Croydon community fighting knife crime urges patience as new Met Police chief takes over

A community fighting back against knife crime urged Londoners to be patient with the new Met Police chief as they cast doubt on his pledge to start blitzing crime in his first 100 days.

Sir Mark Rowley met community leaders and the family of a teenager killed in Croydon to hear for himself the scale of the task ahead.

Five teenage boys were killed in the South London borough in 2021, a figure which has fallen significantly this year.

"Ten months without a teenage murder is a major thing for this borough, it’s built confidence and started the process of trust and we feel very protective over what we have achieved in Croydon and hope it can spread across London," community worker Anthony King told ITV News.

Mr King said he felt "positive" about the Met's new Commissioner but warned he shouldn't promise too much too soon.

"Mark has come in with the enthusiasm that’s needed, questions were asked today about radical questions and radical shifts and I felt very positive about Sir Mark Rowley’s approach," Anthony King said.

"I think he’s going to need some more time. He’s going to need a lot longer than 100 days to start seeing any form of change - it won’t happen in the next year.

"Londoners need to be patient with him as he implements these changes," Mr King added.

Shortly after taking up his new role Sir Mark Rowley promised hundreds of wanted criminals would be arrested in the first 100 days to boost confidence.

Britain’s biggest force is also in in special measures following a string of scandals including the murder of Sarah Everard, the Stephen Port inquiry and the strip search of Child Q.

Mr King said there were some important issues that needed to be addressed to rebuild trust with communities.

'Officers do not understand the culture'

"We’ve realised a lot of officers who come from outside London do not understand the culture here in London especially here in Croydon," Anthony King said.

"We think with the training that’s been supplied to them by the community engaging directly with police we will see changes in the way communities are policed.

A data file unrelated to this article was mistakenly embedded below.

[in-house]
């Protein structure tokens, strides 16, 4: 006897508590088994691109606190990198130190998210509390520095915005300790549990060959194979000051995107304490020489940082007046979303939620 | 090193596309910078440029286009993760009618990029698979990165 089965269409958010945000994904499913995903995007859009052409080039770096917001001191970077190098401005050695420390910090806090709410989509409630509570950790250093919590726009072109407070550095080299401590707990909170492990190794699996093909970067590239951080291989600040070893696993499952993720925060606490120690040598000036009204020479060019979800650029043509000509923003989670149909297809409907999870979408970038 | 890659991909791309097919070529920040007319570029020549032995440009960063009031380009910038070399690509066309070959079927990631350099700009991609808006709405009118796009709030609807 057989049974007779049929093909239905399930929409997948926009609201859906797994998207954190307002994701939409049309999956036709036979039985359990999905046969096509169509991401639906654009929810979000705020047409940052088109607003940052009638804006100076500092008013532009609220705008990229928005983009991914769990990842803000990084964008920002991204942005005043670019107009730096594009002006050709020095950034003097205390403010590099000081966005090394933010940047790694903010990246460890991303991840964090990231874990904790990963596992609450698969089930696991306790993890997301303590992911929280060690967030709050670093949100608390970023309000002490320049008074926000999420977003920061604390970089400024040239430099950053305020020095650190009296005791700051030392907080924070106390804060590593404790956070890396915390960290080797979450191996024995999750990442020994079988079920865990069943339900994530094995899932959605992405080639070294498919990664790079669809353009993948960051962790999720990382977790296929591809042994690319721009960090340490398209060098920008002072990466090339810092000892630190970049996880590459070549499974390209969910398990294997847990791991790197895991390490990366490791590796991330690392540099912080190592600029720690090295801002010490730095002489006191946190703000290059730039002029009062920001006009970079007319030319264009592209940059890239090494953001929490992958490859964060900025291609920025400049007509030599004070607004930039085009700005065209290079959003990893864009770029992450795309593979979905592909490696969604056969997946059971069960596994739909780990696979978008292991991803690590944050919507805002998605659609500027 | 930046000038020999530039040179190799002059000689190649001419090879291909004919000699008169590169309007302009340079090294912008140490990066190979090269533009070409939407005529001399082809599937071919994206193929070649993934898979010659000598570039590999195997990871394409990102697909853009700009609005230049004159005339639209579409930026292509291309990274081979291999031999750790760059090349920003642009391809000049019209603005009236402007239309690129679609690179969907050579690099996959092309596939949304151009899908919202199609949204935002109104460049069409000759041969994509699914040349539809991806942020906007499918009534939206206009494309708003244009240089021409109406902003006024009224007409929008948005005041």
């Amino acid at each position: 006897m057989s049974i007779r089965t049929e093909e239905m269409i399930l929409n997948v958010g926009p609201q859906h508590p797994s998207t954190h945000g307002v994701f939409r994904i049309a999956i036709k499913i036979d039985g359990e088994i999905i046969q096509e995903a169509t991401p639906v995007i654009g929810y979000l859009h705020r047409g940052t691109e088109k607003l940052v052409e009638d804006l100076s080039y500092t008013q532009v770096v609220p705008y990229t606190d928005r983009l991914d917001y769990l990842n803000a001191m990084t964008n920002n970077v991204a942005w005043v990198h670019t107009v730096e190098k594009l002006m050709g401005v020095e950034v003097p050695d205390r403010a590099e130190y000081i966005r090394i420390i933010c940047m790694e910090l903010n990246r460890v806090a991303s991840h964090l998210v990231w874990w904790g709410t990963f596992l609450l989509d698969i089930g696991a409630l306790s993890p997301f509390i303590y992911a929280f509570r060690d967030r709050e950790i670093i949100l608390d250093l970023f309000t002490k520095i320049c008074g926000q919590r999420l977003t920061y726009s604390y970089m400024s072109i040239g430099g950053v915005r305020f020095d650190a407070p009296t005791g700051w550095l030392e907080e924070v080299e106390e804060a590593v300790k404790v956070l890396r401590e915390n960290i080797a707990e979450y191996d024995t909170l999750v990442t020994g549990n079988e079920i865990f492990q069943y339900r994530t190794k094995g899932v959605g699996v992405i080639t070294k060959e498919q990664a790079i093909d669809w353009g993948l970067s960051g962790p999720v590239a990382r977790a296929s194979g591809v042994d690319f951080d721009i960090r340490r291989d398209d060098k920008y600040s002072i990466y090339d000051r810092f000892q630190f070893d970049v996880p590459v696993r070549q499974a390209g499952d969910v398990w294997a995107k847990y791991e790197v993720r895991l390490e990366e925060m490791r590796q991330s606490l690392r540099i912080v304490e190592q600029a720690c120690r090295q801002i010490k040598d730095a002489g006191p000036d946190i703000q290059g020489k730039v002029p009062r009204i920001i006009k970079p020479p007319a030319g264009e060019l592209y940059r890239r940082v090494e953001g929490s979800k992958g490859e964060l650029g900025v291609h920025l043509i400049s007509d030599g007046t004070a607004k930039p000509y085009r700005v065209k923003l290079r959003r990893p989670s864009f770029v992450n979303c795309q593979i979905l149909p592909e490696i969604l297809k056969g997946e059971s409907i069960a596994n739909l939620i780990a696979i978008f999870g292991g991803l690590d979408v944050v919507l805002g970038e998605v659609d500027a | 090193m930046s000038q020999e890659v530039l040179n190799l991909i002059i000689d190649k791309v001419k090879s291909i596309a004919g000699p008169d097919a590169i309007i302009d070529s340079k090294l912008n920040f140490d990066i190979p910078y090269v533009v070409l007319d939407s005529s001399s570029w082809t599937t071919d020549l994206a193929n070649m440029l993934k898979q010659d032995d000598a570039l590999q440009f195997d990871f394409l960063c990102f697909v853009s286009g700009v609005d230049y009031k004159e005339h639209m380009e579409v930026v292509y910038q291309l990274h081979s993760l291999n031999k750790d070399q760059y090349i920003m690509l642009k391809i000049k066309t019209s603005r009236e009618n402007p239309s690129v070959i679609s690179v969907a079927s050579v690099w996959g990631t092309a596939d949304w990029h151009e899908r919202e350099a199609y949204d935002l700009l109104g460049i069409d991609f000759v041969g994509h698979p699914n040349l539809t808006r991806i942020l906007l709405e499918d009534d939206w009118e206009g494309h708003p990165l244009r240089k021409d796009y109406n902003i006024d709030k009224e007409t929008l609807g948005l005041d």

"Number one for many black Londoners is stop and search and also engagement in terms of teenage robberies and serious youth violence.

"We have high expectation of the Met here in this borough that they can prove it and work collaboratively with the community to make sure we not only see a reduction in teenage murders but in teenage robberies and serious youth violence.

"It’s a wonderful borough, it’s a wonderful city, and I ask people to be patient. I don’t think we will see change in 100 days - we need to give him a year or two to see changes manifest," Mr King added.

But the family of London's youngest fatal stabbing victim last year, 14-year-old Jermaine Cools, said responsibility to stop violence went beyond just the police.

Jermaine Cools was repeatedly stabbed close to West Croydon station Credit: Met Police

Jermaine's mother, Lorraine Dudek said: "I don’t think a Commissioner can individually make that change I think it falls into the wider community, into homes, parents schools.

"It’s a joint community force to stop parents going through what we’re going through."

The Met's new boss said he had "learnt an awful lot" after visiting Croydon and admitted there were challenges with trust between the police and local community.

"I’ve met lots of people, really inspiring people who want to work with the police despite the fact there is a lot of pain in that room because people have lost sons, brothers and daughters," Sir Mark Rowley said.

"So really powerful about how people want to work despite the painful history to make this place better and that’s what we want to see across London," he explained.

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